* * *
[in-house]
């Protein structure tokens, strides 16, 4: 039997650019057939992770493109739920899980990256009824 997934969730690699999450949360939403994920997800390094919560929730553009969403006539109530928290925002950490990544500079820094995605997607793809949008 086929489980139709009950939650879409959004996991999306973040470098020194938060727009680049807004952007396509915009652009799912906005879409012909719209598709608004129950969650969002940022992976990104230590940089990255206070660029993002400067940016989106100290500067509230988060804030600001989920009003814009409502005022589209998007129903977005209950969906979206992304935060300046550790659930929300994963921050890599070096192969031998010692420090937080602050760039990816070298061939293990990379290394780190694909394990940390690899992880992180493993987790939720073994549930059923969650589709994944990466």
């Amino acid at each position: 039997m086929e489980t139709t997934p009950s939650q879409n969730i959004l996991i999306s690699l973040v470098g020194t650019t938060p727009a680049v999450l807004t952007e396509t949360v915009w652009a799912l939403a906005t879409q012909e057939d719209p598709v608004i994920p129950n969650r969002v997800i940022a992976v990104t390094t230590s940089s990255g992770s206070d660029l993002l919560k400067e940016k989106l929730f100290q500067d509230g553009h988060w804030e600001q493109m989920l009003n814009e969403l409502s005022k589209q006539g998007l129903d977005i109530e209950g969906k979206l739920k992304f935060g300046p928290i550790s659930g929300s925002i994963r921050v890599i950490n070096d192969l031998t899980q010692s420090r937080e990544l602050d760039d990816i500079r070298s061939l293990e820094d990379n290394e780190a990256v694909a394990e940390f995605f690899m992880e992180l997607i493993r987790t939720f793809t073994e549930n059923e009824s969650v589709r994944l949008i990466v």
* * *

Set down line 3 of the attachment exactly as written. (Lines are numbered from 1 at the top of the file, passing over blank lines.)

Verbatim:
């Amino acid at each position: 039997m086929e489980t139709t997934p009950s939650q879409n969730i959004l996991i999306s690699l973040v470098g020194t650019t938060p727009a680049v999450l807004t952007e396509t949360v915009w652009a799912l939403a906005t879409q012909e057939d719209p598709v608004i994920p129950n969650r969002v997800i940022a992976v990104t390094t230590s940089s990255g992770s206070d660029l993002l919560k400067e940016k989106l929730f100290q500067d509230g553009h988060w804030e600001q493109m989920l009003n814009e969403l409502s005022k589209q006539g998007l129903d977005i109530e209950g969906k979206l739920k992304f935060g300046p928290i550790s659930g929300s925002i994963r921050v890599i950490n070096d192969l031998t899980q010692s420090r937080e990544l602050d760039d990816i500079r070298s061939l293990e820094d990379n290394e780190a990256v694909a394990e940390f995605f690899m992880e992180l997607i493993r987790t939720f793809t073994e549930n059923e009824s969650v589709r994944l949008i990466v």